It’s a Wednesday afternoon after a big exam and I walk into Rainbows’ Classroom 7, where a dozen heads turn to watch excitedly as I enter through the crayon covered door. I plaster a smile on my face, despite the physical and mental exhaustion of it being the third consecutive week of exams as a second-year medical student at Kansas College of Osteopathic Medicine in Wichita. A million thoughts about the recent test questions and my never-ending to-do list are running through my brain.
I’m helping the kids on a puzzle when one of them asks “Does the monkey still have your glasses?” while pointing at my face. For a moment, I pause. I’m puzzled as to what I’ve been asked. Then I laugh, remembering the story I told them several weeks ago about the mischievous monkeys in India that steal glasses from the parkgoers when they aren’t paying attention. “Wow, I told you guys that story so long ago” I say to Mateo. I often underemphasize my presence in other people’s lives, thinking I’m just another person on the street. As a volunteer that doesn’t get to see the everyday workings of the classroom, I’m practically a stranger. However, it took Mateo noticing I wasn’t wearing my glasses and assuming the monkey still had it, that reminded me, in a humoring way, how impactful I really am.
Over the past year, I’ve volunteered at Rainbows United. As a volunteer, I work alongside staff and directly with the children in their daily recreational activities. But what that really means is I just get to be a kid and replace my stressors with bubbles and laughter. I volunteer in different classes each week, ranging from toddlers that are just beginning to babble all the way to the 5–6-year-olds that could talk your ear off all day. Every week is a novel experience, and I never know what to expect, but that’s what I love most. Some days we play with cars, some days we read books and work on puzzles, and other days we sing and dance. Some kids practice walking with a walker, then holding onto my fingers, and eventually all on their own. It’s been a rewarding experience to see their progress and bask in their successes over the weeks.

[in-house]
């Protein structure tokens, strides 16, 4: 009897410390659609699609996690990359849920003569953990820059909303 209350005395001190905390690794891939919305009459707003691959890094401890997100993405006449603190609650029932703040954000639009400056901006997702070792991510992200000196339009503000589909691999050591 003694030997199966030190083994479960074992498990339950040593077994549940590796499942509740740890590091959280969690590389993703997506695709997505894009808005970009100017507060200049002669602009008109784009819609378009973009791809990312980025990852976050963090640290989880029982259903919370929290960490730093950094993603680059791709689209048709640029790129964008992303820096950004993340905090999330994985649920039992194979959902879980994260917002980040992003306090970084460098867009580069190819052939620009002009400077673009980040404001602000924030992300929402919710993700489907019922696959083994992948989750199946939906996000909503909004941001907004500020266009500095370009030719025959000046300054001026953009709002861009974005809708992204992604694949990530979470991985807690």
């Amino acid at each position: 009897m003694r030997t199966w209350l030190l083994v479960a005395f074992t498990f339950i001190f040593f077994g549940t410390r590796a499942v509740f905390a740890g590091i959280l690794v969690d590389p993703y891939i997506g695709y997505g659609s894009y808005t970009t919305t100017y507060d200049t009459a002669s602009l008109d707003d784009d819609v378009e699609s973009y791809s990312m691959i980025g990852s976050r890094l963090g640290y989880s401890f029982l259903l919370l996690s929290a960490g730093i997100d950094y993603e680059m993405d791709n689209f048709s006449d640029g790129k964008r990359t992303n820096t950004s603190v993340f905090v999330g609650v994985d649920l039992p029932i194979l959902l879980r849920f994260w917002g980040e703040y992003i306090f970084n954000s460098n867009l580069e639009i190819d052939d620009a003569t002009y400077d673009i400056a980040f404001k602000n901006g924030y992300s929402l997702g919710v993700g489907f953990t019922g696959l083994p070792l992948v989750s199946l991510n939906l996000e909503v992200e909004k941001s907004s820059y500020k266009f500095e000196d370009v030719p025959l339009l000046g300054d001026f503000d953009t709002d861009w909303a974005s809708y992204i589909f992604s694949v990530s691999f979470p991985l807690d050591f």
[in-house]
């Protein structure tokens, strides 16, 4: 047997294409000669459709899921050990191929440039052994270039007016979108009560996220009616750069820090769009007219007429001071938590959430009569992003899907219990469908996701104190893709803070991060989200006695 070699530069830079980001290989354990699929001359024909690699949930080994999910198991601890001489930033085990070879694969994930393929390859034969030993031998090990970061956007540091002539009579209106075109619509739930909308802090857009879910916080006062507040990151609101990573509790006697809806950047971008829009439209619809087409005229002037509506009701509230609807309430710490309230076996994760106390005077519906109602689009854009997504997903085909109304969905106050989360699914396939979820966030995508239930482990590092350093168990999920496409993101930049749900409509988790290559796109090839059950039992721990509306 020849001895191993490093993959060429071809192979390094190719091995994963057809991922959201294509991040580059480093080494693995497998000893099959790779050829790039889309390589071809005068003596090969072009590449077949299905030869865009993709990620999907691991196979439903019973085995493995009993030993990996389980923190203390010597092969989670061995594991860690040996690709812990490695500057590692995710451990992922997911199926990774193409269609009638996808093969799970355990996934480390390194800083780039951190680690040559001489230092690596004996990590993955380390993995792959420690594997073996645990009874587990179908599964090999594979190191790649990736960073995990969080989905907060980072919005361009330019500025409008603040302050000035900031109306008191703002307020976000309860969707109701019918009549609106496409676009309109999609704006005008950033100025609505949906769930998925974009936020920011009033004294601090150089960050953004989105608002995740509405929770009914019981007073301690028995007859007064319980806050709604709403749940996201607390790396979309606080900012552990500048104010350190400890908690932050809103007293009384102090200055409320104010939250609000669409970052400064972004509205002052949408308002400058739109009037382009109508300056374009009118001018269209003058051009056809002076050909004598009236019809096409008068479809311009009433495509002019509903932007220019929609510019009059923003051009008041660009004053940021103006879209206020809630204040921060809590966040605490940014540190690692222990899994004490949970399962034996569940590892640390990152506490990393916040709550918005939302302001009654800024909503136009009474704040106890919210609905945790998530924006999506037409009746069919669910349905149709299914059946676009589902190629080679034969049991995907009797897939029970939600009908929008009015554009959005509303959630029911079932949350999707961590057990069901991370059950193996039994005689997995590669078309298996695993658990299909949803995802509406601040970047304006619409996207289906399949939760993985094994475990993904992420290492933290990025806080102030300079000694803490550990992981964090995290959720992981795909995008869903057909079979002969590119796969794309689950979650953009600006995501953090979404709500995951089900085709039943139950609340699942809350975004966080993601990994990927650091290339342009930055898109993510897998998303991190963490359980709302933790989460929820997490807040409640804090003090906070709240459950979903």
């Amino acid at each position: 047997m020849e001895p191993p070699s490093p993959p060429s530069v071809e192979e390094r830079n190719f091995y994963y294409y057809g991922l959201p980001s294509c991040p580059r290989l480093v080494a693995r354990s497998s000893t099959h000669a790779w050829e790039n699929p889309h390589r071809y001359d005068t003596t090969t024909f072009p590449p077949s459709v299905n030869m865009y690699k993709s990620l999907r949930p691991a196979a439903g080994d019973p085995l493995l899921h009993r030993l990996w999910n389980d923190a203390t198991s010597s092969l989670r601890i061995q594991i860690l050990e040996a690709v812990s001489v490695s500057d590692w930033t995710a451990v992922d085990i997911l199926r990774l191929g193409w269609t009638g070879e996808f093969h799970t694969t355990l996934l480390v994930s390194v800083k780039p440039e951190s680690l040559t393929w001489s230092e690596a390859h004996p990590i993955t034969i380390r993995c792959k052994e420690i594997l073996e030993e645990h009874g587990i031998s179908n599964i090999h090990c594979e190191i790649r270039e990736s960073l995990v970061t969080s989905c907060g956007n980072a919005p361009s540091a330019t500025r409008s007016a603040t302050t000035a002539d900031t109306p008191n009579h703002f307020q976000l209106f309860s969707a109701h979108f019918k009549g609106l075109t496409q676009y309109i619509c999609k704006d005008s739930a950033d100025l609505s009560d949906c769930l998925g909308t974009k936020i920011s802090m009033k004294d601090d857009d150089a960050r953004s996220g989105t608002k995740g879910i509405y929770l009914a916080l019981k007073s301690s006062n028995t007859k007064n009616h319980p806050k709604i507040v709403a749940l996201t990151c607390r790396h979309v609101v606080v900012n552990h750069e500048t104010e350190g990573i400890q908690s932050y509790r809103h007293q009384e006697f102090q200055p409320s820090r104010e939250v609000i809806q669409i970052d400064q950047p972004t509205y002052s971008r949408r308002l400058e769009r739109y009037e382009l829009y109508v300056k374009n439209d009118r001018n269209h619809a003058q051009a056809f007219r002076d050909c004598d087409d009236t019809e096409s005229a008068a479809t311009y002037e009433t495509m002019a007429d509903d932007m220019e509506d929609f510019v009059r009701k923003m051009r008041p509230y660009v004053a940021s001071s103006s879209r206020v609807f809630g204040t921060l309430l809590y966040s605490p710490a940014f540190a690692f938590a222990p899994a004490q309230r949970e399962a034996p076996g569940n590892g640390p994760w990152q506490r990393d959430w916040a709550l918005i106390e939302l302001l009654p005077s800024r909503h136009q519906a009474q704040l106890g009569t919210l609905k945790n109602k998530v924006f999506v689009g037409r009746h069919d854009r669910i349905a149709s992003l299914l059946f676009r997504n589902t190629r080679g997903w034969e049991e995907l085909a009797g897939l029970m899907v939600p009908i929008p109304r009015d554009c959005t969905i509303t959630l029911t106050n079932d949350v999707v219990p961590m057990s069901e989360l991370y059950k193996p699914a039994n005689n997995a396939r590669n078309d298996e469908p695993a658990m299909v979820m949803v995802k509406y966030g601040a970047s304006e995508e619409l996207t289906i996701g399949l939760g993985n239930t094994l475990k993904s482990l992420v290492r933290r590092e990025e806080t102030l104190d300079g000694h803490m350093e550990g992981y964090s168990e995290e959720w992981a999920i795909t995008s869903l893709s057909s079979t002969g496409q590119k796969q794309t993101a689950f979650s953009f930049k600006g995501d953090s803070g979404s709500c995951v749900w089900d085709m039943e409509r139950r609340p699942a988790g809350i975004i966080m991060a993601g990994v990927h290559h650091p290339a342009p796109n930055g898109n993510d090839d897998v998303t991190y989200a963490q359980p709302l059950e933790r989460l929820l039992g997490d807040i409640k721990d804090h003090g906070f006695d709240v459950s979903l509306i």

Although I haven’t impacted their lives in a large way yet, I intend to. Before joining the volunteer community at Rainbows, I was a physical education leader for the Special Education class at my high school. Since joining Rainbows, I’ve been selected to participate in the RARE Compassion International Program that matches students with rare disease patients and allows for conversation and insight into each unique experience. I’ve also initiated a systematic review research project on available resources in Wichita for parents and caregivers of children with rare and chronic illnesses. This is an area of medicine I’m becoming extremely passionate about and I believe volunteering with Rainbows United has positively influenced my interest. I’ve truly gained a personal stake in this population through seeing the kids at Rainbows each week.
So when I reflect on my experiences volunteering this year, I believe the bigger question to ask is “How has the community made a difference in my life?” as opposed to the other way around. Personally, it has made a positive impact on my mental health in getting to spend quality downtime with kids, it has ignited an interest in an emerging field of medicine that needs more research and support, and it has given me an intangible sense of fulfillment, which is what volunteerism is all about. In this past year, I’ve picked up trash around the city, bought coffees for the homeless, and cheered at 5K’s. Seemingly small contributions, but as Mateo reminded me – to some, it may just be about a monkey and a pair of glasses, but to me, it means so much more.
By Kajal Thakkar, Rainbows’ Volunteer. Kajal is a second-year medical student at Kansas College of Osteopathic Medicine in Wichita, Kansas. She’s an avid foodie, dancer, and travel enthusiast. In terms of medicine, Kajal is striving to become a physician that values the art of patient care and is dedicated to promoting equity and inclusion within her community and beyond. Kajal has enjoyed volunteering with several Rainbows’ classrooms over the past year. Her favorite thing to do with the kiddos is play with bubbles and magnets!